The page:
1983 - Leroy Dues, Detroit; Richard Maher, Sturgis 
1984 - William Hart, Marquette; Donald Stamats, Caro
1985 - John Cotton, Farmington; Robert James, Warren 
1986 - William Robinson, Detroit; Irving Soderland, Norway 
1987 - Jack Streidl, Plainwell; Wayne Hellenga, Decatur 
1988 - Jack Johnson, Dearborn; Alan Williams, North Adams
1989 - Walter Bazylewicz, Berkley; Dennis Kiley, Jackson 
1990 - Webster Morrison, Pickford; Herbert Quade, Benton Harbor 
1991 - Clifford Buckmaster, Petoskey; Donald Domke, Northville 
1992 - William Maskill, Kalamazoo; Thomas G. McShannock, Muskegon 
1993 - Roy A. Allen Jr., Detroit; John Duncan, Cedarville 
1994 - Kermit Ambrose, Royal Oak 
1995 - Bob Perry, Lowell 
1996 - Charles H. Jones, Royal Oak 
1997 - Michael A. Foster, Richland; Robert G. Grimes, Battle Creek 
1998 - Lofton C. Greene, River Rouge; Joseph J. Todey, Essexville 
1999 - Bernie Larson, Battle Creek 
2000 - Blake Hagman, Kalamazoo; Jerry Cvengros, Escanaba 
2001 - Norm Johnson, Bangor; George Lovich, Canton 
2002 - John Fundukian, Novi 
2003 - Ken Semelsberger, Port Huron
2004 - Marco Marcet, Frankenmuth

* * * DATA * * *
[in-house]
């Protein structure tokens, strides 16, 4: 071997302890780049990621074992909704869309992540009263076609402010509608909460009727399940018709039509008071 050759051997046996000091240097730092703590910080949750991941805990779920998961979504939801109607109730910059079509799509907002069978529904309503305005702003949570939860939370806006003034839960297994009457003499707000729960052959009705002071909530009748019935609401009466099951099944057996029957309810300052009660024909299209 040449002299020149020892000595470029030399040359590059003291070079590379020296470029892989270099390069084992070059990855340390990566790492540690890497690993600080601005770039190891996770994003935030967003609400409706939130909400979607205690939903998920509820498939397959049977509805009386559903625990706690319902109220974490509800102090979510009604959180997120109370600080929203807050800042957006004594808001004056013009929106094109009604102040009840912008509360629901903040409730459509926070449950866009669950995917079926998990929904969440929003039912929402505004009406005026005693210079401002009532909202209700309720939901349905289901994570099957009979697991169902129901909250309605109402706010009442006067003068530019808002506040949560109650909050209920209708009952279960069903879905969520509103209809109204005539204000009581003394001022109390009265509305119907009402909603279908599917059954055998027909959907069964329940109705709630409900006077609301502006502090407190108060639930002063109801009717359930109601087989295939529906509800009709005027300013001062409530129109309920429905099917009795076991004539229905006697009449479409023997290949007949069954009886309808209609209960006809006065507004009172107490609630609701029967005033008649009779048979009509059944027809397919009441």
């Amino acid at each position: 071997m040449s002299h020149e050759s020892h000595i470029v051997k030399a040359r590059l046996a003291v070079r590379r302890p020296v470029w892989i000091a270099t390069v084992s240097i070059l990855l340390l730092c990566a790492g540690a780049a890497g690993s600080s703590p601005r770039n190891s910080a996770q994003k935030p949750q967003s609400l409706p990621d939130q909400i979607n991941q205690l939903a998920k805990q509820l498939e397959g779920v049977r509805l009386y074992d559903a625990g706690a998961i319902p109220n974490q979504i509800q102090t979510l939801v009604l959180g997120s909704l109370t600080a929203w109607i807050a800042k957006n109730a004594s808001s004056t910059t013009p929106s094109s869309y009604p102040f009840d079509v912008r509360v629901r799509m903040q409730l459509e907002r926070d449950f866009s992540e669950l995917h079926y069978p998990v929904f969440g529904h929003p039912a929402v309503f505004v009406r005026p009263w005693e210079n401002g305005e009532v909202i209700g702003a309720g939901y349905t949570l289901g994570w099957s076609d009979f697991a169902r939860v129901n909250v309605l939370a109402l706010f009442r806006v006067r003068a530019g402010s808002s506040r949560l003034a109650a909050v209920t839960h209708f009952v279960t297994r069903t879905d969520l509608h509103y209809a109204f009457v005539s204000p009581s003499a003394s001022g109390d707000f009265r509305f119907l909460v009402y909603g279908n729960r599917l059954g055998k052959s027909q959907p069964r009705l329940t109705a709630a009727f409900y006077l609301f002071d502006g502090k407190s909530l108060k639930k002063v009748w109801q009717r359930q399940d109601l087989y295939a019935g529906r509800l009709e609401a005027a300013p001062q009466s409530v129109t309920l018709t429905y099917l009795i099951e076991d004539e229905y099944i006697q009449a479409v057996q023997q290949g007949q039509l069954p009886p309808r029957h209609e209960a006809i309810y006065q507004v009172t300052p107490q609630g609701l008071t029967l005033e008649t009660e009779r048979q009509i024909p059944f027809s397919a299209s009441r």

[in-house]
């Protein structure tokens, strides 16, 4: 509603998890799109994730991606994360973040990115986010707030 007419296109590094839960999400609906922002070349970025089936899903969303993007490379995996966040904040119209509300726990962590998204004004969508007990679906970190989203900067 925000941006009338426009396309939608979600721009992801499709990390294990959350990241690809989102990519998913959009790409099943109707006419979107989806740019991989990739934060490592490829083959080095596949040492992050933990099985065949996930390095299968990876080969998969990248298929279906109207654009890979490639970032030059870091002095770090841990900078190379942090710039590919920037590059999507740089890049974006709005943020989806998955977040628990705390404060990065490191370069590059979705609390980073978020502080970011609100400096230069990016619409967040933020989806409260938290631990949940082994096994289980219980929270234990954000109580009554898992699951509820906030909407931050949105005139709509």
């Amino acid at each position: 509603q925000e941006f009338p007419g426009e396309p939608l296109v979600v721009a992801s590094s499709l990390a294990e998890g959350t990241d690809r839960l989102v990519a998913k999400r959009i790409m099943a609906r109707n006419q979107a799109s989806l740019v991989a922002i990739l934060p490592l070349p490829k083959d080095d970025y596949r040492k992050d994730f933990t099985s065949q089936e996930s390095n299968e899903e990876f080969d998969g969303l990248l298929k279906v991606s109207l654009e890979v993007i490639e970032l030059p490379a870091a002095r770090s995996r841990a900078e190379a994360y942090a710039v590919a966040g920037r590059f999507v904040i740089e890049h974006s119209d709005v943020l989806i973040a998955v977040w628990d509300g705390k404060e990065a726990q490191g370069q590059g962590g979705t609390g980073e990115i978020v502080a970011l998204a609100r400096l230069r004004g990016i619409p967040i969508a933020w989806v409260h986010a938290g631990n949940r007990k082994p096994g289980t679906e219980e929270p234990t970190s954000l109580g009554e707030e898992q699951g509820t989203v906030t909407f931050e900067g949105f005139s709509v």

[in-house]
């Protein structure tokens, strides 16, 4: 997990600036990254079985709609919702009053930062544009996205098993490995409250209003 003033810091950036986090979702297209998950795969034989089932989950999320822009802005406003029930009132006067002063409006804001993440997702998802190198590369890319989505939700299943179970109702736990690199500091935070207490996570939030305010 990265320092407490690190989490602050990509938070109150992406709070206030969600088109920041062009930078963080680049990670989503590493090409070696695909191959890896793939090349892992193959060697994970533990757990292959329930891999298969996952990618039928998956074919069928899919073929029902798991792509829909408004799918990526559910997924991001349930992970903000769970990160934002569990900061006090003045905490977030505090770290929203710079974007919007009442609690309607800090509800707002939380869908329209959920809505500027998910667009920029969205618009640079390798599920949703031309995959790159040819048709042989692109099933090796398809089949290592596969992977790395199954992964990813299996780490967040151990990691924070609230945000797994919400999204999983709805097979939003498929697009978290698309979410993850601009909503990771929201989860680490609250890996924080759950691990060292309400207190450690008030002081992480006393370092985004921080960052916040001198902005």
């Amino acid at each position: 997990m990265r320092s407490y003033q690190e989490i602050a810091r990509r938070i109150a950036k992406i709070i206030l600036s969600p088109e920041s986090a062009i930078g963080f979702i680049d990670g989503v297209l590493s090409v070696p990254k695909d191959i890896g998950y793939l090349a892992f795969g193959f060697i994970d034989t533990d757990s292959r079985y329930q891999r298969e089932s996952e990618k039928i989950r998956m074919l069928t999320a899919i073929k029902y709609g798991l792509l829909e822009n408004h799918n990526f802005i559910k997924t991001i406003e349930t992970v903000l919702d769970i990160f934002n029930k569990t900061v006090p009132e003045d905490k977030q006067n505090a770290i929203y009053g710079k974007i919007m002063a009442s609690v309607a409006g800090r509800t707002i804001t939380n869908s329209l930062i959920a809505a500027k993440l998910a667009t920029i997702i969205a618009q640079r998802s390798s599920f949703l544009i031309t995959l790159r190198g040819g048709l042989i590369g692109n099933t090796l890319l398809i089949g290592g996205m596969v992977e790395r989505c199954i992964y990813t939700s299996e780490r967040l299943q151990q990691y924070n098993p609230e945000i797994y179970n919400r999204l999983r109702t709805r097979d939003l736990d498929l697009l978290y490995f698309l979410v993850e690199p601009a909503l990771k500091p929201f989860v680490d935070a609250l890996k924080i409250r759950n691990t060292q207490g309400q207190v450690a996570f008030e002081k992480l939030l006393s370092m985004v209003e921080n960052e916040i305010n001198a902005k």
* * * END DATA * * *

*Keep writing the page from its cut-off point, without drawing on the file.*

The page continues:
2005 - Jim Feldkamp, Troy
2006 - Dan McShannock, Midland; Dail Prucka, Monroe
2007 - Keith Eldred, Williamston; Tom Hickman, Spring Lake
2008 - Jamie Gent, Haslett; William Newkirk, Sanford Meridian
2009 - Paul Ellinger, Cheboygan
2010 - Rudy Godefroidt, Hemlock; Mike Boyd, Waterford
2011 - Eric C. Federico, Trenton
2012 - Bill Mick, Midland
2013 - Jim Gilmore, Tecumseh; Dave Hutton, Grandville
2014 - Dan Flynn, Escanaba

2015 - Hugh Matson, Saginaw
2016 - Gary Hice, Petoskey; Gina Mazzolini, Lansing
2017 - Chuck Nurek, Rochester Hills
2018 - Gary Ellis, Allegan
2019 - Jim Derocher, Negaunee; Fredrick J. Smith, Stevensville
2020 - Michael Garvey, Lawton
2021 - Leroy Hackley Jr., Byron Center; Patti Tibaldi, Traverse City
2022 - Bruce Horsch, Houghton

PHOTOS (Top) Karen Leinaar, left, awards the 2022 Division 4 volleyball finalist trophy to Indian River Inland Lakes coach Nicole Moore. (Middle) Leinaar accepts the MHSAA's Women In Sports Leadership Award in 1998.